We give a Self Defense Company Salute to those Presidents
Who were Name Takers and Policy Makers.
5. John Quincy Adams
John was a real outdoorsman.
Adams exercised two to five hours a day, which was his way of “torturing himself for not being perfect.”He also soaked in ice baths, and “rubbed his body down with a horsehair mitten,” which is “painful as hell.”
Adams also bragged about having sex naked in zero-degree weather.
Any man willing to subject himself to that type of torture is going to be able to put foot to ass. You can assume that he’s going to punch directly through you, then punch through whatever ground you were standing on, then punch any memories of you out of existence, and then punch himself a few times for not beating you quite hard enough.
4. George Washington
Father of our country could beat you like a stepchild.
George Washington wasn’t simply the first president. He was the first president/former wrestler. When Washington wasn’t busy kicking the British back to England, he would spend his downtime wrestling American troops. He once beat seven consecutive challengers from the Massachusetts Volunteers. He was also 47 years old at the time. No wonder he unanimously won the electoral college.
3. Abraham Lincoln
He never told a lie…or lost a fight.
When most people hear about Abraham Lincoln, they think of him as the man who saved the Union or as a vampire hunter. But did you know he was also an amazing wrestler? When Lincoln lived in New Salem, Illinois, there was a gang known as The Clary’s Grove Boys led by Jack Armstrong. The 6’4,” 185 lbs Lincoln didn’t like them too much. Armstrong and Lincoln decided to wrestle for supremacy. Lincoln grabbed Armstrong “by the throat, lifted him off his feet, shook him like a child and then tossed him until he surrendered.”
After Lincoln won, the rest of the gang tried to fight him. Lincoln offered to take them all on one at a time. Wisely, they backed away, because honest Abe would have destroyed them.
Years of log splitting made Lincoln’s strength a local legend; neighbors claimed he could lift thousand-pound boulders.
When opponents spoke badly of bills he proposed, our greatest orator and writer threatened to punch them in the face.
2. Theodore Roosevelt
Bustin’ more than Trusts.
Before becoming the youngest president in U.S. History, Theodore Roosevelt spent time as a deputy sheriff in North Dakota (Not bad for a city slicker born in Manhattan). Three outlaws thought they could get away with stealing deputy sheriff Roosevelt’s riverboat. They would have been better off taking Liam Neeson’s daughter. Roosevelt pursued them for two weeks and got his boat back. After they were captured, Roosevelt kept guard over them for forty hours and kept himself awake by reading Tolstoy. Oh, Roosevelt also met and became friends with Seth Bullock while pursuing horse thieves. That’s right, the real Seth Bullock, sheriff of Deadwood, South Dakota.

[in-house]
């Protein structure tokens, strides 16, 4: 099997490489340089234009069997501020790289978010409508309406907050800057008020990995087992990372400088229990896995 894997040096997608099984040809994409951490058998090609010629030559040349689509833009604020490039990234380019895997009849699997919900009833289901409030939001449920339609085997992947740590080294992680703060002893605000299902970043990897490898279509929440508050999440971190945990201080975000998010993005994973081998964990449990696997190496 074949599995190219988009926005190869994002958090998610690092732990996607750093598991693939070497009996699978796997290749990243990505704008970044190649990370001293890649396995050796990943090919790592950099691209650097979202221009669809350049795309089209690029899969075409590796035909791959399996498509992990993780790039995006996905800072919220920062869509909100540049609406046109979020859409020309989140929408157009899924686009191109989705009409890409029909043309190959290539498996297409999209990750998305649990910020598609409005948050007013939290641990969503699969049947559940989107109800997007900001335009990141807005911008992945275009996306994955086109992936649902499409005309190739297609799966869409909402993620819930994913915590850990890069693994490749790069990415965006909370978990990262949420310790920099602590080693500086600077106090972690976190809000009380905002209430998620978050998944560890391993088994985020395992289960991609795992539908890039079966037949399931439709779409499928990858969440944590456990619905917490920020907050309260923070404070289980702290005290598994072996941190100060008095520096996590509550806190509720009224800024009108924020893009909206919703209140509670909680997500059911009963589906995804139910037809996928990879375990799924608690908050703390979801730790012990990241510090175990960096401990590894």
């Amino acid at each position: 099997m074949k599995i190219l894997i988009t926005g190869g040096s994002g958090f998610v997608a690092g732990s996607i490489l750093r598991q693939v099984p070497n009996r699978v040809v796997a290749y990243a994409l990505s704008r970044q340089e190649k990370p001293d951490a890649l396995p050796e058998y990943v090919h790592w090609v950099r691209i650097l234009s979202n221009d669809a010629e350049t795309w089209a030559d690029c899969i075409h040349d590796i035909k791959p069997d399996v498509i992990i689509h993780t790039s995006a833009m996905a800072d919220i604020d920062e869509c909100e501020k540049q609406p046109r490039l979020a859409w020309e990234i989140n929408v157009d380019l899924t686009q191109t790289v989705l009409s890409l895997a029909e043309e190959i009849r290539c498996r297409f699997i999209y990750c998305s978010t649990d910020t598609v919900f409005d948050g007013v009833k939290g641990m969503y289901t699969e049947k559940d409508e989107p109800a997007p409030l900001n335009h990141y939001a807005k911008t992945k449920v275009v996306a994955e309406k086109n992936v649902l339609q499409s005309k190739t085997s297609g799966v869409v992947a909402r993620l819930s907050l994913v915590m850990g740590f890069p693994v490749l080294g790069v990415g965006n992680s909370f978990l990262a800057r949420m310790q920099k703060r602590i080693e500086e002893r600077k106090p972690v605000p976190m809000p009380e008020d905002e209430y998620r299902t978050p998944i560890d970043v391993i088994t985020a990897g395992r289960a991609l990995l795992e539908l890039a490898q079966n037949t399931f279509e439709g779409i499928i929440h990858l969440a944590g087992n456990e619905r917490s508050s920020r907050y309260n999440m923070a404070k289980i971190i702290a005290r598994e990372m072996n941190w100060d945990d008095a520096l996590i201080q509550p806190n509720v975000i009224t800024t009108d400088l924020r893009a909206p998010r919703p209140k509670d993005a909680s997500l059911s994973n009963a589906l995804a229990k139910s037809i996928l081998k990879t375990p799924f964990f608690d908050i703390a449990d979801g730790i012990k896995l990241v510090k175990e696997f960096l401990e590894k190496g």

Roosevelt was a sickly child so he spent his youth making his body strong, taking up — and excelling at — running, hunting, boxing and wrestling. He later grew to love Judo and even put a “Judo Room” in the White House.
Roosevelt believed that fearlessness was a state of mind. When a man in a saloon pulled two pistols on him, called him “Four Eyes” and ordered him to buy drinks, Roosevelt “gave the armed moron three quick punches to the face.
He kept a bear and a lion in the White House as pets and after a madman shot Roosevelt in the chest while he was en route to give a speech, he still went and spoke for an hour and a half, with the bleeding, undressed bullet hole in his chest.
1. Andrew Jackson
King Kong got nothin’ on Andrew…I mean Mr. Jackson, I mean Mr. President.
Andrew Jackson was not the greatest president or the greatest guy, but there’s no denying that “Old Hickory” was one tough dude. As a colonial solider, Jackson was captured by the British at age 13. After sustaining a gash to the cheek for refusing to shine his captor’s shoes, he was forced to march shoeless, wound undressed, without food or water, for 40 miles while suffering from smallpox.
As an adult Jackson fought in several duels. One of the most famous duels was against Charles Dickinson, an expert marksman. Under the rules of dueling, Dickinson was allowed to fire first. The bullet lodged in Jackson’s chest. Jackson then steadied himself, took aim and killed Dickinson. The bullet remained in his chest until his death many years later. In fact, Jackson was wounded so much in duels that it was said he “rattled like a bag of marbles.” As if that wasn’t enough, he also invited the public to the White House for a party after he was elected and totally trashed the place. It was almost like 50 Cent was president.
Enjoy the holiday America!